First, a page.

Q: Is there a police report available of the July 31 call to campus police?
A: A Community Incident Report was filed recording the Campus Police officer's response to the call. The Community Incident Report is included as an exhibit to the investigative report.
College Announces New Inclusion, Diversity & Equity Initiatives
January 30, 2019
As part of ongoing initiatives to strengthen its commitment to inclusion, diversity and equity, Smith College announced a number of steps it is taking to reduce the likelihood of bias-related incidents. Changes the college is making in relation to campus safety were spurred by an incident this summer involving an employee and a student of color that, as Smith President Kathleen McCartney has written, "caused us to reassess and recommit to the work Smith needs to do to be the community we aspire to be."
Updates on the Investigation
From the President
- Toward Inclusion, Equity and Bias-Prevention, January 30, 2019
- Investigation Into the Events of July 31, October 29, 2018
- Employee Diversity and Bias Training, October 20, 2018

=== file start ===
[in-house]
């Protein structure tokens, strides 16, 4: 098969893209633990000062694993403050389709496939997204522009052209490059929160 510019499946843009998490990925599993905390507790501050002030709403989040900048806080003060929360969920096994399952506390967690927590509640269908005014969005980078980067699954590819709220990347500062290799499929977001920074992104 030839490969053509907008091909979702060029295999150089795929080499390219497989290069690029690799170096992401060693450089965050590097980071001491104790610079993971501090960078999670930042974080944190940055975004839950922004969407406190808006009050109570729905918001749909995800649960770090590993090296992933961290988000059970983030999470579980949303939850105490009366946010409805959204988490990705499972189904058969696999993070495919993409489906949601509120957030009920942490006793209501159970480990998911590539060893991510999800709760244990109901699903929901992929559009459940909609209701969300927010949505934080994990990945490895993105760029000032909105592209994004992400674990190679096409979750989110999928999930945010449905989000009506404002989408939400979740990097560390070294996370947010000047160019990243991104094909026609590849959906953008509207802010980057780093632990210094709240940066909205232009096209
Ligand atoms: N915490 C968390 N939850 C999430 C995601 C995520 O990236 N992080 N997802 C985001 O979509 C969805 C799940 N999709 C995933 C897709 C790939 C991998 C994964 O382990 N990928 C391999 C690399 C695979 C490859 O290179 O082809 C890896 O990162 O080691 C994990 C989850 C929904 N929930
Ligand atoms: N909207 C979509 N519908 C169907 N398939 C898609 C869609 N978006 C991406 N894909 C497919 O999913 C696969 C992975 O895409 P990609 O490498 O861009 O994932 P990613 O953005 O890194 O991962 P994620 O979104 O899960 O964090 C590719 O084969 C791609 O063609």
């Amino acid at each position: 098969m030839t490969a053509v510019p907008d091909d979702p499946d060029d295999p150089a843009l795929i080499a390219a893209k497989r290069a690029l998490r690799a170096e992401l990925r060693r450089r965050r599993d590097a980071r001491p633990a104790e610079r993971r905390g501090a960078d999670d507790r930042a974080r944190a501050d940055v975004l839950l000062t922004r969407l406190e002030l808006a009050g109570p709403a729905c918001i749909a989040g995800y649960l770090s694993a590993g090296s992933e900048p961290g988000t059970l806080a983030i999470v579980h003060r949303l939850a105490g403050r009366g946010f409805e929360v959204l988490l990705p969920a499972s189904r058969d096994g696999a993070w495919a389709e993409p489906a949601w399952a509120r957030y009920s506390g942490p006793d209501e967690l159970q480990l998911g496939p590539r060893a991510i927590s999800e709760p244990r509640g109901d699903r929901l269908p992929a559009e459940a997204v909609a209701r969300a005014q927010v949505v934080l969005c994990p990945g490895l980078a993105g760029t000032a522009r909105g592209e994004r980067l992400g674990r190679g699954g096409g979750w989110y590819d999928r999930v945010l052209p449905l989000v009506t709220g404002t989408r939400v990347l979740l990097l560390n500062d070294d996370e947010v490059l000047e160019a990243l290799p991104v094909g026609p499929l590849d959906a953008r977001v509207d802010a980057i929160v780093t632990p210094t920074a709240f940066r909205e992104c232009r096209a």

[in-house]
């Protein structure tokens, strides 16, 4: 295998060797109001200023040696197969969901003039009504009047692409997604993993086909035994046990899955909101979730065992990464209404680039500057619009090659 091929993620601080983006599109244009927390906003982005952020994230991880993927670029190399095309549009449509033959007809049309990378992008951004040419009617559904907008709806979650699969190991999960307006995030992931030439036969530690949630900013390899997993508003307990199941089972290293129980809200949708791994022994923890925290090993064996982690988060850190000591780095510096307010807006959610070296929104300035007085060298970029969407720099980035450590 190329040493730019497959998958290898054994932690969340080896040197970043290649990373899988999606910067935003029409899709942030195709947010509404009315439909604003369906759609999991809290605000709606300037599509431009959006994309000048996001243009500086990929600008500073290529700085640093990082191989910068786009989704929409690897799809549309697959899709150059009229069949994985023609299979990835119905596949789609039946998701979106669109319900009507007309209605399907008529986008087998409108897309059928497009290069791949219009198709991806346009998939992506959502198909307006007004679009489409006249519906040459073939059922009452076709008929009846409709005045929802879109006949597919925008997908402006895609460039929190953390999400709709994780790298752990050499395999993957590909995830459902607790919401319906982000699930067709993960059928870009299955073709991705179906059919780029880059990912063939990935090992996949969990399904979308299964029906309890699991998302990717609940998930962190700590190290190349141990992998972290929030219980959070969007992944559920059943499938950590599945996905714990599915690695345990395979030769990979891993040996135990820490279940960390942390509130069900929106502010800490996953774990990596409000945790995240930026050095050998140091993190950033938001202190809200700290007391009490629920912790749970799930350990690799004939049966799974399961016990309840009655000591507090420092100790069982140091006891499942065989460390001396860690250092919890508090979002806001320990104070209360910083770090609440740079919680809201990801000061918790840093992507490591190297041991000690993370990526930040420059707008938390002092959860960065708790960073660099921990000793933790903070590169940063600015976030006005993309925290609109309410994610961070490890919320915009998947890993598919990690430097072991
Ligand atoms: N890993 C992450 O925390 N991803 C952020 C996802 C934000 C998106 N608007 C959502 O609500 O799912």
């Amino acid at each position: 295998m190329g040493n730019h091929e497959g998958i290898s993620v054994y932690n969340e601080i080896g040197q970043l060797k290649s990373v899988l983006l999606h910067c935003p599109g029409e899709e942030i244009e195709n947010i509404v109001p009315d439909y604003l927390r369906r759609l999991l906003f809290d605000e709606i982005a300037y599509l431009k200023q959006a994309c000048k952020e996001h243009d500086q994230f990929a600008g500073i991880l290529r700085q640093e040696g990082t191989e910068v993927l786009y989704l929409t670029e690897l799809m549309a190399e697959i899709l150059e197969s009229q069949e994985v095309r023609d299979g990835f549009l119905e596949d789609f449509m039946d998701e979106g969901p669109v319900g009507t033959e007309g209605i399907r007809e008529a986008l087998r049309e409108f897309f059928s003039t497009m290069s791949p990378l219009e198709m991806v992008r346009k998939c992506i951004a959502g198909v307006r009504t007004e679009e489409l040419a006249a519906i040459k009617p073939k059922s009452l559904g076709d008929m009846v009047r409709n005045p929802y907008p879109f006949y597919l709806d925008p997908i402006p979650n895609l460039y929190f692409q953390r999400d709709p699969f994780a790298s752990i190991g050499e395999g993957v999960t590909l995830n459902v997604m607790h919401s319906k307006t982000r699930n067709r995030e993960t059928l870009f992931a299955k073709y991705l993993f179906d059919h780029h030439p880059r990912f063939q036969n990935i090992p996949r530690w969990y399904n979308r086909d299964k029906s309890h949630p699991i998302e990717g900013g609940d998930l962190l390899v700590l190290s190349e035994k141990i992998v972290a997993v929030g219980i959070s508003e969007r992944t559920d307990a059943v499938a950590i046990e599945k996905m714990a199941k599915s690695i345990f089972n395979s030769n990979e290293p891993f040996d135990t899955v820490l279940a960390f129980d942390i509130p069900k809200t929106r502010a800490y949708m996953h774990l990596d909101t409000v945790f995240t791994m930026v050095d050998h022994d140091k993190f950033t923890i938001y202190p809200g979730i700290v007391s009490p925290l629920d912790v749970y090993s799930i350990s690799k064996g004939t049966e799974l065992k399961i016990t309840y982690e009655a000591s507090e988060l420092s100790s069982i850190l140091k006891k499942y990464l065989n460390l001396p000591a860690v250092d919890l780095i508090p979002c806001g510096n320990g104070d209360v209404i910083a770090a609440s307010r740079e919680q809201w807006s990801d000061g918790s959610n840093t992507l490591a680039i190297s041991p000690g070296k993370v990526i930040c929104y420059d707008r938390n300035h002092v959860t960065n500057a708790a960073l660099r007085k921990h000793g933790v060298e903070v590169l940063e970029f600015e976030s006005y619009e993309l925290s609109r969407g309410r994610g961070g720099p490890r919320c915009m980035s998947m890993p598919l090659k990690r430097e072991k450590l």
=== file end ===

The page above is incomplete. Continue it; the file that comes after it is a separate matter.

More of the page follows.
- Welcome to the Start of the 2018–19 Academic Year, September 4, 2018
- Reflections on the Events of July 31, August 30, 2018
- Strengthening Our Community in Response to the Events of July 31, August 2, 2018
From the Institutional Equity Officer
Friday, August 3, 2018
Dear Students, Staff and Faculty:
I would like to take this opportunity to alert you to three developments resulting from initial fact-finding about the July 31 call to Campus Police.
- We are releasing the redacted transcript of the July 31 call. It is now available below.
- The employee who placed the call to Campus Police has been placed on leave pending the outcome of the external investigation.
- The college has retained the Sanghavi Law Office to conduct a thorough, external investigation. The firm has extensive experience conducting civil rights investigations, including investigative experience at the U.S. Department of Education, Office for Civil Rights.
We are committed to timely and transparent communication throughout this investigation, and will send further updates to the community as soon as they are available.
Interim Director of Inclusion, Diversity and Equity; Institutional Equity Officer and Title IX Coordinator